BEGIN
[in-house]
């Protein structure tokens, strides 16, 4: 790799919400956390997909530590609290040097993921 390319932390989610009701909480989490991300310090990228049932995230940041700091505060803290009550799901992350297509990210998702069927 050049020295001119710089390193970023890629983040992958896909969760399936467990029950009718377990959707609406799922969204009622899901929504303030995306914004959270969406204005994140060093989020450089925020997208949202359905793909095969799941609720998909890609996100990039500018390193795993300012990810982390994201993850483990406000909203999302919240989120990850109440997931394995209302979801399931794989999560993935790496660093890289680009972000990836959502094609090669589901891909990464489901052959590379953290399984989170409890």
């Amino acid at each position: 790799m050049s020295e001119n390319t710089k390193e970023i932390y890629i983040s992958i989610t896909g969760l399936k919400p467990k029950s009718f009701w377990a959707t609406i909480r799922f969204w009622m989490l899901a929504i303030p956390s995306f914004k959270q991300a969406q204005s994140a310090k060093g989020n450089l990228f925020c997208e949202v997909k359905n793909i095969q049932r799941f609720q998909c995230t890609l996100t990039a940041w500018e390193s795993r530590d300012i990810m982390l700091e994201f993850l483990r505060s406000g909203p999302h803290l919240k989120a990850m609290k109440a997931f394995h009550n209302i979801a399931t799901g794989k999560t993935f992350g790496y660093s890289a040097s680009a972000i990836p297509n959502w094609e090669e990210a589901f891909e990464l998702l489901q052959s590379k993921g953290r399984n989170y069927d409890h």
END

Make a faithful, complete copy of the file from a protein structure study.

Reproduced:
[in-house]
């Protein structure tokens, strides 16, 4: 790799919400956390997909530590609290040097993921 390319932390989610009701909480989490991300310090990228049932995230940041700091505060803290009550799901992350297509990210998702069927 050049020295001119710089390193970023890629983040992958896909969760399936467990029950009718377990959707609406799922969204009622899901929504303030995306914004959270969406204005994140060093989020450089925020997208949202359905793909095969799941609720998909890609996100990039500018390193795993300012990810982390994201993850483990406000909203999302919240989120990850109440997931394995209302979801399931794989999560993935790496660093890289680009972000990836959502094609090669589901891909990464489901052959590379953290399984989170409890």
């Amino acid at each position: 790799m050049s020295e001119n390319t710089k390193e970023i932390y890629i983040s992958i989610t896909g969760l399936k919400p467990k029950s009718f009701w377990a959707t609406i909480r799922f969204w009622m989490l899901a929504i303030p956390s995306f914004k959270q991300a969406q204005s994140a310090k060093g989020n450089l990228f925020c997208e949202v997909k359905n793909i095969q049932r799941f609720q998909c995230t890609l996100t990039a940041w500018e390193s795993r530590d300012i990810m982390l700091e994201f993850l483990r505060s406000g909203p999302h803290l919240k989120a990850m609290k109440a997931f394995h009550n209302i979801a399931t799901g794989k999560t993935f992350g790496y660093s890289a040097s680009a972000i990836p297509n959502w094609e090669e990210a589901f891909e990464l998702l489901q052959s590379k993921g953290r399984n989170y069927d409890h």